Boise & Garden City

With McLean leaving Boise council to run for mayor, a newcomer wants to take her place

Signatures delivered to city clerk: Two issues for November

Boise Working Together, a citizen group, collected more than 14,000 signatures to put the city’s stadium and library on the ballot in November. Ada County officials have 60 days to verify the signatures.
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Boise Working Together, a citizen group, collected more than 14,000 signatures to put the city’s stadium and library on the ballot in November. Ada County officials have 60 days to verify the signatures.

Brady Fuller, a Boise native, announced Tuesday that he would run to fill the Boise City Council seat being vacated by Lauren McLean, the council’s president.

McLean announced Monday that she is running for mayor, a direct challenge to Boise’s mayor since 2004, David Bieter. That decision will leave her seat on the council open, and Fuller, 25, said in a telephone interview Tuesday that prompted him to run for it specifically.

“I think the city is ready for a fresh new voice, a fresh new perspective,” Fuller said. “I want to get involved as a younger person and ensure our city is sustainable for the next 10, 20, 30 years.”

Three of the six council seats are up for grabs every two years. In November, Boise voters will choose candidates for Seats 1, 3 and 5. Boise has at-large council elections, and the numbers don’t represent any seniority or privilege. For instance, if Fuller were to win McLean’s seat, which is Seat 1, he would not automatically also get her title of council president.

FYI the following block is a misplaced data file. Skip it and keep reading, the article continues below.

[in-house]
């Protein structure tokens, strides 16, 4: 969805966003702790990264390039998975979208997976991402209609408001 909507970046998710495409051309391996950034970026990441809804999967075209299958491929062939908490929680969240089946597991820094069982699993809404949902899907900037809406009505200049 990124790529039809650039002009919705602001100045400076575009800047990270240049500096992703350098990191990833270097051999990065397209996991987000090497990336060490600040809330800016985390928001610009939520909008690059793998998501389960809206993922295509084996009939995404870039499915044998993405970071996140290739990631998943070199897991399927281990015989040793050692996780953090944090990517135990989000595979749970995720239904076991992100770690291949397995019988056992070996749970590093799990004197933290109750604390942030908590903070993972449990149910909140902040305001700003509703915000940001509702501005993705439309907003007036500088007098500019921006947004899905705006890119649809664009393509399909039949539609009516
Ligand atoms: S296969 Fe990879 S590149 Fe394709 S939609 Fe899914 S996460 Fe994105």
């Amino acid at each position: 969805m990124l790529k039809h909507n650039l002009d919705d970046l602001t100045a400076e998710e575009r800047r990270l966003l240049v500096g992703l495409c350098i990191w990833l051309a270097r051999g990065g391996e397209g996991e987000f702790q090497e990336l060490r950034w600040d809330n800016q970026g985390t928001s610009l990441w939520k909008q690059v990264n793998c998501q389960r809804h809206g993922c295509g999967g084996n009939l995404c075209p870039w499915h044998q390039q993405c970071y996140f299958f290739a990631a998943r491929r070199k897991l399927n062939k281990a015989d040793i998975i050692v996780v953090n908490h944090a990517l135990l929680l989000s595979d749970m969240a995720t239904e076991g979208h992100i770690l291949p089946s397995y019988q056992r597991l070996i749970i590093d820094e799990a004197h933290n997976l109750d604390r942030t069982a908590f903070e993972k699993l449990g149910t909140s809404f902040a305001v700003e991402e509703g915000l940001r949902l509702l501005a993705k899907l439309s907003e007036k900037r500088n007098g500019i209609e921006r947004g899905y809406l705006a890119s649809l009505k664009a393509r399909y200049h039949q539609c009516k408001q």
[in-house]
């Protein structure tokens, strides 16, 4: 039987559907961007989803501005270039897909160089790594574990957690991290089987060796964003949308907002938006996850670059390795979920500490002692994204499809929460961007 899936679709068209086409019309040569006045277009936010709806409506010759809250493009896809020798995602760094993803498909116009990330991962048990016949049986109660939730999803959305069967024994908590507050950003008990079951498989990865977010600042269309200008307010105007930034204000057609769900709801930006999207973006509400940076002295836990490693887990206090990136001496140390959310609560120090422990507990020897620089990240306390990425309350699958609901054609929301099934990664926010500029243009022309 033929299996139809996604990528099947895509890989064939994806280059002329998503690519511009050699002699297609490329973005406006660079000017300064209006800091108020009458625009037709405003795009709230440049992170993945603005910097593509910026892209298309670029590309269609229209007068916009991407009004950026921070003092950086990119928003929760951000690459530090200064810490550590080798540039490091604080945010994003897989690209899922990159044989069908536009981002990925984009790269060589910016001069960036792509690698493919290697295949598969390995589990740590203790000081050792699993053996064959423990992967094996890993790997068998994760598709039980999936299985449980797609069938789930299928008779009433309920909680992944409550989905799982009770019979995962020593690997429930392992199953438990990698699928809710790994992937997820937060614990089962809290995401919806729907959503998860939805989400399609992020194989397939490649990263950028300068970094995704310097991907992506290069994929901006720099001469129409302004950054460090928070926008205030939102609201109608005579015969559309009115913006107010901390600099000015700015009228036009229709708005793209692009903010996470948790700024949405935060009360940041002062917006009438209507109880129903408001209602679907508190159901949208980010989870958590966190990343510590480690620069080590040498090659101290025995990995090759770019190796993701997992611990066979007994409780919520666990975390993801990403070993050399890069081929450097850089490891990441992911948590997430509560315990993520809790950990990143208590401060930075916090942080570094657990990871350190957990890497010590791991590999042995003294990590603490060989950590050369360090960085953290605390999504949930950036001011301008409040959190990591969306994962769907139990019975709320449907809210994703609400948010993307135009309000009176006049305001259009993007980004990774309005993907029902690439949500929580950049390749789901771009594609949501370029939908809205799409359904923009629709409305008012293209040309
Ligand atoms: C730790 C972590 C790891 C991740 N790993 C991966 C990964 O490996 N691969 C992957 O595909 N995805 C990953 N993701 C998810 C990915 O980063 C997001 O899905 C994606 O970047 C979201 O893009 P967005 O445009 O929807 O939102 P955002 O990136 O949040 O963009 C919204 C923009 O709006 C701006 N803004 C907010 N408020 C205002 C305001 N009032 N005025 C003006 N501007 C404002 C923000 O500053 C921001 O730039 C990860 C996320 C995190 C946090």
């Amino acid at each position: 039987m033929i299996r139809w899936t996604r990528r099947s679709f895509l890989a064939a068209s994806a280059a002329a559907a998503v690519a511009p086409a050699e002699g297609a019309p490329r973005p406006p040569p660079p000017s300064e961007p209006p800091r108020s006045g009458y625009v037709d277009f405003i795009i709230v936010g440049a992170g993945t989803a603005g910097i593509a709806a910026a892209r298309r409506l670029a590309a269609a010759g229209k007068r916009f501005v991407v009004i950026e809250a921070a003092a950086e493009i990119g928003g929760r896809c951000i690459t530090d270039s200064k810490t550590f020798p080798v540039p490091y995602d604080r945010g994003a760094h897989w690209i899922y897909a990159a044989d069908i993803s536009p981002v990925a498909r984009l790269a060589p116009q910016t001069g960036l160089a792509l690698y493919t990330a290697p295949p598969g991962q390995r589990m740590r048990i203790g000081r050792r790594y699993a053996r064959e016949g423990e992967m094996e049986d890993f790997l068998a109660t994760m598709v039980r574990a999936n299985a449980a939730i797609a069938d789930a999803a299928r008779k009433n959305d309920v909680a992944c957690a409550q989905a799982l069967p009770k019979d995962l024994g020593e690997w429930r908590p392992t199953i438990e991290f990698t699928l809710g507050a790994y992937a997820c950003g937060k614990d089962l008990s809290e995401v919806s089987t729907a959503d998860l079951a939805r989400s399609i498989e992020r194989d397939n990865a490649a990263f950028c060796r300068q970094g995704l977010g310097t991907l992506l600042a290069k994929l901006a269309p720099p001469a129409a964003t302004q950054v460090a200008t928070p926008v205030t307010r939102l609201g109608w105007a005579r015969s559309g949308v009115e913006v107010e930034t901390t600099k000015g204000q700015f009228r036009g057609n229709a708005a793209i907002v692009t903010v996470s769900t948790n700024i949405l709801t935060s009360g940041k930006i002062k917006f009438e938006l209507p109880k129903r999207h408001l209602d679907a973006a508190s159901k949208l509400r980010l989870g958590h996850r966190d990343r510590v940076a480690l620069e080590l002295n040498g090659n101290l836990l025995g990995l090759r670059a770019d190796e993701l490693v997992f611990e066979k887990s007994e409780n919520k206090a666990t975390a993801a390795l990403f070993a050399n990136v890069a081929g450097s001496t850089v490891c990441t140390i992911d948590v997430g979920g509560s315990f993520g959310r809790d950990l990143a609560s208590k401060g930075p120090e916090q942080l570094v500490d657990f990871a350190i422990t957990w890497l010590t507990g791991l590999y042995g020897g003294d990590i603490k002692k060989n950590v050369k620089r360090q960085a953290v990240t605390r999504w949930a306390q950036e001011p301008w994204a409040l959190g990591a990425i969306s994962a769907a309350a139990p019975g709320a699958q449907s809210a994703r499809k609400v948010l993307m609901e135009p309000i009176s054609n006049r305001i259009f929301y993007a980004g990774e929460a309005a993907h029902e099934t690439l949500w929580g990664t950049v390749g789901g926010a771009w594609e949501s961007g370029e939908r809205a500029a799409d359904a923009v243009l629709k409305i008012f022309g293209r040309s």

Fuller is the first to announce his intention to run for McLean’s seat. He had previously campaigned for Seat 3, which will be open because incumbent Scot Ludwig said he would not be running again.

Seat 5 is held by Council President Pro Tem Elaine Clegg. She has not said whether she plans to run again.

Other candidates running for council seats include Jimmy Hallyburton and Debbie Lombard-Bloom. Candidates don’t have to declare the seat they’re running for until August, Fuller said.

Fuller said he has spoken with hundreds of people since first announcing he was running for the council, including neighbors, business owners and directors of organizations. Growth in the city is people’s primary concern, he said.

Fuller hopes to “promote responsible growth,” he said Tuesday. To him, that means promoting affordable housing and improving transportation, as well as pushing for reasonably priced child care.

“If you’ve lived here for your whole life or you just moved here last year, you can see Boise is experiencing unprecedented growth,” Fuller said. “People are excited about that but also concerned. I want to help make sure that the people here can continue to flourish.”

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Hayley covers local government for the Idaho Statesman with a primary focus on Boise. Previously, she worked for the Salisbury Daily Times, the Hartford Courant, the Denver Post and McClatchy’s D.C. bureau. Hayley graduated from Ohio University with degrees in journalism and political science.If you like seeing stories like this, please consider supporting our work with a digital subscription to the Idaho Statesman.

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